Lakes can accumulate various kinds of pollutants. For this reason, they have been affected more than other ecosystems by pollutant-induced changes during the Anthropocene. Agricultural and recreational activities, tourism and occasional sewage discharges are the main drivers of pollution. In Lake Bracciano, despite the presence of a sewage collector around the lake and the absence of substantial tributaries and motorised boats, prohibited in the lake, anthropic pollutants have been detected. They include nutrients and emerging compounds such as synthetic polymers (microplastics) and pharmaceuticals [14,57,58,59].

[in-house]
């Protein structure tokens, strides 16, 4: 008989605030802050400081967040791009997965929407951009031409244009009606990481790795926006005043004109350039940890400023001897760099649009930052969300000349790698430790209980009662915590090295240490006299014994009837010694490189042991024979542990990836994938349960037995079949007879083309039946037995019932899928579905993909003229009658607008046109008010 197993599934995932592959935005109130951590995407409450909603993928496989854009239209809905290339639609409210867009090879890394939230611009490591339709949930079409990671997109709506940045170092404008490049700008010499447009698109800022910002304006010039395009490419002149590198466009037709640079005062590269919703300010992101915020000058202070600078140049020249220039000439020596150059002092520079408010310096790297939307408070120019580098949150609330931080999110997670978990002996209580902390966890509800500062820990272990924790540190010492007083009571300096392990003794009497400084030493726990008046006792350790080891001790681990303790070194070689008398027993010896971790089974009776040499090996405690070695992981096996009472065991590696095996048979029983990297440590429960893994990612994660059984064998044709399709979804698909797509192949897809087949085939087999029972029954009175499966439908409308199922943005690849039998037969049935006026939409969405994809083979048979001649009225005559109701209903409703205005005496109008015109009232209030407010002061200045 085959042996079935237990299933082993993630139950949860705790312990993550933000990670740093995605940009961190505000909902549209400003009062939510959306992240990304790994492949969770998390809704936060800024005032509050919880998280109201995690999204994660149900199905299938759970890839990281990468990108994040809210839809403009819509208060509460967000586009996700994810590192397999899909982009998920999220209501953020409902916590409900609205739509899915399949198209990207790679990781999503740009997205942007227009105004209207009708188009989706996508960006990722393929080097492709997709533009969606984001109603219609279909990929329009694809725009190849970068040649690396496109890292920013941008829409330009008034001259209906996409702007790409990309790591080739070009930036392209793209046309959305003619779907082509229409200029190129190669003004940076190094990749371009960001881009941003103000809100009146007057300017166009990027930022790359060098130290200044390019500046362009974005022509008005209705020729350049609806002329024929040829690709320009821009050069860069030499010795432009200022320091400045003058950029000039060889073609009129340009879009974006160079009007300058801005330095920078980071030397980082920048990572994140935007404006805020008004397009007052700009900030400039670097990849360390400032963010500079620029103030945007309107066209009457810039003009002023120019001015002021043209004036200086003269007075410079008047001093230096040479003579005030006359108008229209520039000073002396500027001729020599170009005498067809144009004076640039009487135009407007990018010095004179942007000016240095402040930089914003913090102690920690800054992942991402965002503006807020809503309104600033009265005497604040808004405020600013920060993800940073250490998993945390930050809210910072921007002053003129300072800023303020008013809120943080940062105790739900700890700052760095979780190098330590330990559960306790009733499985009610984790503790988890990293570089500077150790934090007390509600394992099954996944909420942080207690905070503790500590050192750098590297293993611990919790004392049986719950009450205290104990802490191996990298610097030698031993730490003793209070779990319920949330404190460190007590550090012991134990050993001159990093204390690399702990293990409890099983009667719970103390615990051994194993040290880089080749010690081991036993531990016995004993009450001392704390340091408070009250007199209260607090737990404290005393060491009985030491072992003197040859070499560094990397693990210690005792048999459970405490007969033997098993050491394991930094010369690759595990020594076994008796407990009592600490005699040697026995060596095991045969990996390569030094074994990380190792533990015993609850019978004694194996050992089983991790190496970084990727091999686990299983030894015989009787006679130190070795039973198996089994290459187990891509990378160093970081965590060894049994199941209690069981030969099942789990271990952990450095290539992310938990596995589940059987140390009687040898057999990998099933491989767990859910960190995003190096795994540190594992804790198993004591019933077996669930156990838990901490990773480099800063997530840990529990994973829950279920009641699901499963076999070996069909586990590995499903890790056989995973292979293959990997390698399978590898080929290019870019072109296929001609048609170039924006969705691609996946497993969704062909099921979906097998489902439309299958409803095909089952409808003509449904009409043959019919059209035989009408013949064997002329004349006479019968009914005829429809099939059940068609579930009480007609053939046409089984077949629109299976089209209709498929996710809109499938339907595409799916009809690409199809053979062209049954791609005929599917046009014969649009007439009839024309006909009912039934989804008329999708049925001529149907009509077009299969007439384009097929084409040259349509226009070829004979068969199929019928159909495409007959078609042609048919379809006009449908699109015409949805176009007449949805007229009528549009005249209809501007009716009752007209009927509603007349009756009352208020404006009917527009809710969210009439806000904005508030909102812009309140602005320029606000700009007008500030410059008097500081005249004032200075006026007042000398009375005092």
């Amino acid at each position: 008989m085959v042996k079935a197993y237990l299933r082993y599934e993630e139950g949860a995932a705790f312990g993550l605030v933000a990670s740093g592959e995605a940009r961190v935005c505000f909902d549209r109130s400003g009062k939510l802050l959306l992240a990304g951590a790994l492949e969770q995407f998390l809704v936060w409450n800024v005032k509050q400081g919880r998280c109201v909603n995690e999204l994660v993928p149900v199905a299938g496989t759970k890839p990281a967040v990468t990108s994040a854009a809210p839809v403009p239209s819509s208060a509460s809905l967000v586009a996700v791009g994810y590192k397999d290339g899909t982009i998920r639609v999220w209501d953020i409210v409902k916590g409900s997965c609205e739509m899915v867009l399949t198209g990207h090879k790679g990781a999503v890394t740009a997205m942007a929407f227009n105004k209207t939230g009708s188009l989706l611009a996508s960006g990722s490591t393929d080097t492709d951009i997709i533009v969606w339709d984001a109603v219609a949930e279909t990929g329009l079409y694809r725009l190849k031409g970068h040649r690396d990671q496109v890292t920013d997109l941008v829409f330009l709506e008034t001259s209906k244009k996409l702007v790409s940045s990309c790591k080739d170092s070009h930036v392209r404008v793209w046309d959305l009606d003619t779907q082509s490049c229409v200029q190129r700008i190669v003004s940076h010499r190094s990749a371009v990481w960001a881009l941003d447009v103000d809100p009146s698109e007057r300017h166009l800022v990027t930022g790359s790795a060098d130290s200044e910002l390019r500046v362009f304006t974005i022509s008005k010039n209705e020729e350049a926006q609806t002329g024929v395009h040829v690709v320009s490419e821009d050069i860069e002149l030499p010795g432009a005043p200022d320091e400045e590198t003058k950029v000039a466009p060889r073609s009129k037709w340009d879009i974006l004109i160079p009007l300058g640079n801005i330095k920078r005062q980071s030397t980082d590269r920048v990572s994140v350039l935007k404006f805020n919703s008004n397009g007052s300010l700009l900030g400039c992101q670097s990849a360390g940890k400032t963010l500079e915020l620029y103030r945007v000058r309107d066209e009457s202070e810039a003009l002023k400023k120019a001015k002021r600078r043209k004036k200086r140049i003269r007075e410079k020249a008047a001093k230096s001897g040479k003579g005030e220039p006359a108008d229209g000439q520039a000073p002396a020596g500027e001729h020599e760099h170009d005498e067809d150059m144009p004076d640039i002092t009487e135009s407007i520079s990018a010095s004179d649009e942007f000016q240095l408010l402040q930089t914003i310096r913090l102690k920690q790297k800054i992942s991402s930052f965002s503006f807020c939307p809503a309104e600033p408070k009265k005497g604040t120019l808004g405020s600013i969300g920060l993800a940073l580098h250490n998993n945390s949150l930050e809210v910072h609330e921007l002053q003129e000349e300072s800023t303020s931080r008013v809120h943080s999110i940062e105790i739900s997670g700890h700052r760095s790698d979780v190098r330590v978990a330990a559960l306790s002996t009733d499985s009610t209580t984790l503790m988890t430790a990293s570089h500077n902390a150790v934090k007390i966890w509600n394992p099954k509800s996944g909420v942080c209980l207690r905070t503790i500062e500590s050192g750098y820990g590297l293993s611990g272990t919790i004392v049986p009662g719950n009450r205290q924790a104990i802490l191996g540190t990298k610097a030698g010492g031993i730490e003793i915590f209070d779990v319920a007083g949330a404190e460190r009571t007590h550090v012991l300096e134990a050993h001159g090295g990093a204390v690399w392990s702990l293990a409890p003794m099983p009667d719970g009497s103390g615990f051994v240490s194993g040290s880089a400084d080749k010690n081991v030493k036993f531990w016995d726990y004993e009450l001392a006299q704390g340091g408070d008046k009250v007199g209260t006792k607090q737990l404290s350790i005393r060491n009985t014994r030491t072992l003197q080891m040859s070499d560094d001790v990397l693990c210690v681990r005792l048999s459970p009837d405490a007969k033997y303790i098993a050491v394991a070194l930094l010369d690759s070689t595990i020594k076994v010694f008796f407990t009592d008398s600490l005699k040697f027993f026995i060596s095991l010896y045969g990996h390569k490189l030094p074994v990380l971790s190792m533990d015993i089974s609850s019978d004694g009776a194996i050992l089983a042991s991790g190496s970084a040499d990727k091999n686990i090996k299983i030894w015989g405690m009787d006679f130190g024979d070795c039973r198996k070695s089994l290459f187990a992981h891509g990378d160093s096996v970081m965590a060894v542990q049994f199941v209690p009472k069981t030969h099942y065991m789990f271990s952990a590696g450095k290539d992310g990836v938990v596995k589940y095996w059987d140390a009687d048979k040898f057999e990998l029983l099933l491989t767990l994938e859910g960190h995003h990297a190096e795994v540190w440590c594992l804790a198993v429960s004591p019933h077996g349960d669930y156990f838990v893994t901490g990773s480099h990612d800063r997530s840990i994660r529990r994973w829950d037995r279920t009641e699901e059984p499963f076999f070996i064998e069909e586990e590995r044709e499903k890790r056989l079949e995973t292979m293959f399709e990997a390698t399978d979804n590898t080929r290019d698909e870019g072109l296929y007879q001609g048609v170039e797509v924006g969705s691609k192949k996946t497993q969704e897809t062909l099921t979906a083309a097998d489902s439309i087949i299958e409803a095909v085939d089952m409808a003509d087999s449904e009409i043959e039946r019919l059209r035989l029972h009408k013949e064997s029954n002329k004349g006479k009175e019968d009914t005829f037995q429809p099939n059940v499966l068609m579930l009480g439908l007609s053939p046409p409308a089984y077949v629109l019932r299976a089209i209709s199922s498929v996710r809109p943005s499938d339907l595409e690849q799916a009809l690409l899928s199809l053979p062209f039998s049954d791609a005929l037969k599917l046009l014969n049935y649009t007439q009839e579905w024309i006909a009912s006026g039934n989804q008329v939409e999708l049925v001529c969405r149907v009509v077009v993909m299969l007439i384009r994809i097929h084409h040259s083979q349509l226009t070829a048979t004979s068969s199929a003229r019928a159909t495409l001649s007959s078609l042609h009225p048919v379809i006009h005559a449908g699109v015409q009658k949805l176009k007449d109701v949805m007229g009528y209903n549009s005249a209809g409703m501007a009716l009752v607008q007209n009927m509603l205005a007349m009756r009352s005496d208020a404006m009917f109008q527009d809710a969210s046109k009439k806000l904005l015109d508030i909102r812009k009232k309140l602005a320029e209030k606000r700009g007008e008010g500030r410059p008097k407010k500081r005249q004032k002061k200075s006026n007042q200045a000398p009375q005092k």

Human activities such as agriculture, industrial production, wastewater discharge and tourism cause an increase in nutrient loads, particularly phosphorus and nitrogen, in freshwater bodies [15,92,93]. In Lake Bracciano, Fiorentino et al. [14] identified nitrogen inputs in the lake littoral belt and verified their relationship to tourism and agriculture. The magnitude and type of input varied greatly in space and time: the highest organic inputs were recorded near the most popular locations (Figure 3: red), while the highest inorganic inputs were recorded near greenhouses and crops (Figure 3: blue) [14]. In both cases, anthropogenic inputs peaked in early summer, when primary productivity, crop cultivation and tourism are all at their most intense, while they nearly disappeared in winter, which is the period of least human activity. This highlighted a seasonal dynamic of external N inputs that may be considered representative of several lakes in temperate regions. In 2017, the lake was affected by lower anthropogenic organic N pressure than in the period before the water level reduction [45], attributable to the observed decline in tourism [45,94]. Indeed, drought has both direct and indirect impact on the tourism and recreational sectors, negatively influencing the public perception of the ecological status of aquatic ecosystems [95,96].